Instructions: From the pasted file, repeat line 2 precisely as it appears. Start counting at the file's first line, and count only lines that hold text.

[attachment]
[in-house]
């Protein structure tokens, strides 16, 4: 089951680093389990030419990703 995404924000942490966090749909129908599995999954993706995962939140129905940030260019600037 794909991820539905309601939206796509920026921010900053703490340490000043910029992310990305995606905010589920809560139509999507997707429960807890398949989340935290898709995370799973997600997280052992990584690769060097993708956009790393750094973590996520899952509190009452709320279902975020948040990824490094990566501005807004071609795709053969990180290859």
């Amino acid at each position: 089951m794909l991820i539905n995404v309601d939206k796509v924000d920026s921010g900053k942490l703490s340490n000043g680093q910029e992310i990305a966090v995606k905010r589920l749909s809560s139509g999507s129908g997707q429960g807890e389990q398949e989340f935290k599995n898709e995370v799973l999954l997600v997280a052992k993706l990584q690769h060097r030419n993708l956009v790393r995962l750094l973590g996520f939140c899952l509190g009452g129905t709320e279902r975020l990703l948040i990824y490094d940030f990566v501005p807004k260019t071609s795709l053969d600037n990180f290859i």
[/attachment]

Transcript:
């Protein structure tokens, strides 16, 4: 089951680093389990030419990703 995404924000942490966090749909129908599995999954993706995962939140129905940030260019600037 794909991820539905309601939206796509920026921010900053703490340490000043910029992310990305995606905010589920809560139509999507997707429960807890398949989340935290898709995370799973997600997280052992990584690769060097993708956009790393750094973590996520899952509190009452709320279902975020948040990824490094990566501005807004071609795709053969990180290859």